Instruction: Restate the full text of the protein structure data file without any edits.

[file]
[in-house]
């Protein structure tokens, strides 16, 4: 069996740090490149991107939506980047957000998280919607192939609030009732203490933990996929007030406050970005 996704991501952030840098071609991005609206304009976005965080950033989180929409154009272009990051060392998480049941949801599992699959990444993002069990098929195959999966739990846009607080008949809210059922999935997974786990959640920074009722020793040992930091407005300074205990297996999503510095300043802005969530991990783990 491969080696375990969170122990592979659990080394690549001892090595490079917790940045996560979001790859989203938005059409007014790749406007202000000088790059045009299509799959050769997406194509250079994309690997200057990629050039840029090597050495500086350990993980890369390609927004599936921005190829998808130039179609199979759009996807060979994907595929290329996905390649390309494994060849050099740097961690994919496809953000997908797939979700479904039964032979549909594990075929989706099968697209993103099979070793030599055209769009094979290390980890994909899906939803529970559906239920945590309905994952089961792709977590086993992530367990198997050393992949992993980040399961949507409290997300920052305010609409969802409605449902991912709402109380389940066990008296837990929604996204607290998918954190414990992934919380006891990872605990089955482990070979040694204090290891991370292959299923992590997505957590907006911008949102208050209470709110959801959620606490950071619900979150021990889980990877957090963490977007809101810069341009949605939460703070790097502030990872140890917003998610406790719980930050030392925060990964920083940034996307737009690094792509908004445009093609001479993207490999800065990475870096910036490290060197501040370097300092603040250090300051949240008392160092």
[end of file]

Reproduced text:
[in-house]
């Protein structure tokens, strides 16, 4: 069996740090490149991107939506980047957000998280919607192939609030009732203490933990996929007030406050970005 996704991501952030840098071609991005609206304009976005965080950033989180929409154009272009990051060392998480049941949801599992699959990444993002069990098929195959999966739990846009607080008949809210059922999935997974786990959640920074009722020793040992930091407005300074205990297996999503510095300043802005969530991990783990 491969080696375990969170122990592979659990080394690549001892090595490079917790940045996560979001790859989203938005059409007014790749406007202000000088790059045009299509799959050769997406194509250079994309690997200057990629050039840029090597050495500086350990993980890369390609927004599936921005190829998808130039179609199979759009996807060979994907595929290329996905390649390309494994060849050099740097961690994919496809953000997908797939979700479904039964032979549909594990075929989706099968697209993103099979070793030599055209769009094979290390980890994909899906939803529970559906239920945590309905994952089961792709977590086993992530367990198997050393992949992993980040399961949507409290997300920052305010609409969802409605449902991912709402109380389940066990008296837990929604996204607290998918954190414990992934919380006891990872605990089955482990070979040694204090290891991370292959299923992590997505957590907006911008949102208050209470709110959801959620606490950071619900979150021990889980990877957090963490977007809101810069341009949605939460703070790097502030990872140890917003998610406790719980930050030392925060990964920083940034996307737009690094792509908004445009093609001479993207490999800065990475870096910036490290060197501040370097300092603040250090300051949240008392160092």